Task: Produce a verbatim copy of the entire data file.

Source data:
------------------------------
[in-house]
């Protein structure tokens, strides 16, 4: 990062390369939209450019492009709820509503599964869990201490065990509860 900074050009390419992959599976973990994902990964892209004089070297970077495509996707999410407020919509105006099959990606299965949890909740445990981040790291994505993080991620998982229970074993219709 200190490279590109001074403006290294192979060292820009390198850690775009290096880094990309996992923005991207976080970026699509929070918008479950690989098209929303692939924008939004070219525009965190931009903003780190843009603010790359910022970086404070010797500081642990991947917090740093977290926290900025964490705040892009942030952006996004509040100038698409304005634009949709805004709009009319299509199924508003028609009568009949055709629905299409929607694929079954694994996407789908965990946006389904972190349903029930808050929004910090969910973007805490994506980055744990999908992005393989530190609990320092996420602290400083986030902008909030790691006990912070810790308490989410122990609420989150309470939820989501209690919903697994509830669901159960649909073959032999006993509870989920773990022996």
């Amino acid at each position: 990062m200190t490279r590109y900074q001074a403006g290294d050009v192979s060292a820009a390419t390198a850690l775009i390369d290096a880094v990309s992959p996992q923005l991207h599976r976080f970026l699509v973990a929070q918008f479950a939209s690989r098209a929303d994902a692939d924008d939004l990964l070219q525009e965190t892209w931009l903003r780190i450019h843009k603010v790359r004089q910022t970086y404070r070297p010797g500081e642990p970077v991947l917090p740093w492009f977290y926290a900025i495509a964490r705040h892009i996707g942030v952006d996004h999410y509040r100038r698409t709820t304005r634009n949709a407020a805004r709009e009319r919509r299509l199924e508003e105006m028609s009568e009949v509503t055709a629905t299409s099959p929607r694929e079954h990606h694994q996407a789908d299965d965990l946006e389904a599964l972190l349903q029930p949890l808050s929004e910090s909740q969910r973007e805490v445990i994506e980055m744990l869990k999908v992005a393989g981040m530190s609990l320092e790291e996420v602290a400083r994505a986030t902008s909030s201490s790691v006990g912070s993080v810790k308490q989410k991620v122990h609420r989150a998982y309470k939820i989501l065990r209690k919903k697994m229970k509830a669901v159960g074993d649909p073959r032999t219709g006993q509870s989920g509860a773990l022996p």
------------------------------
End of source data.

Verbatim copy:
[in-house]
């Protein structure tokens, strides 16, 4: 990062390369939209450019492009709820509503599964869990201490065990509860 900074050009390419992959599976973990994902990964892209004089070297970077495509996707999410407020919509105006099959990606299965949890909740445990981040790291994505993080991620998982229970074993219709 200190490279590109001074403006290294192979060292820009390198850690775009290096880094990309996992923005991207976080970026699509929070918008479950690989098209929303692939924008939004070219525009965190931009903003780190843009603010790359910022970086404070010797500081642990991947917090740093977290926290900025964490705040892009942030952006996004509040100038698409304005634009949709805004709009009319299509199924508003028609009568009949055709629905299409929607694929079954694994996407789908965990946006389904972190349903029930808050929004910090969910973007805490994506980055744990999908992005393989530190609990320092996420602290400083986030902008909030790691006990912070810790308490989410122990609420989150309470939820989501209690919903697994509830669901159960649909073959032999006993509870989920773990022996």
């Amino acid at each position: 990062m200190t490279r590109y900074q001074a403006g290294d050009v192979s060292a820009a390419t390198a850690l775009i390369d290096a880094v990309s992959p996992q923005l991207h599976r976080f970026l699509v973990a929070q918008f479950a939209s690989r098209a929303d994902a692939d924008d939004l990964l070219q525009e965190t892209w931009l903003r780190i450019h843009k603010v790359r004089q910022t970086y404070r070297p010797g500081e642990p970077v991947l917090p740093w492009f977290y926290a900025i495509a964490r705040h892009i996707g942030v952006d996004h999410y509040r100038r698409t709820t304005r634009n949709a407020a805004r709009e009319r919509r299509l199924e508003e105006m028609s009568e009949v509503t055709a629905t299409s099959p929607r694929e079954h990606h694994q996407a789908d299965d965990l946006e389904a599964l972190l349903q029930p949890l808050s929004e910090s909740q969910r973007e805490v445990i994506e980055m744990l869990k999908v992005a393989g981040m530190s609990l320092e790291e996420v602290a400083r994505a986030t902008s909030s201490s790691v006990g912070s993080v810790k308490q989410k991620v122990h609420r989150a998982y309470k939820i989501l065990r209690k919903k697994m229970k509830a669901v159960g074993d649909p073959r032999t219709g006993q509870s989920g509860a773990l022996p």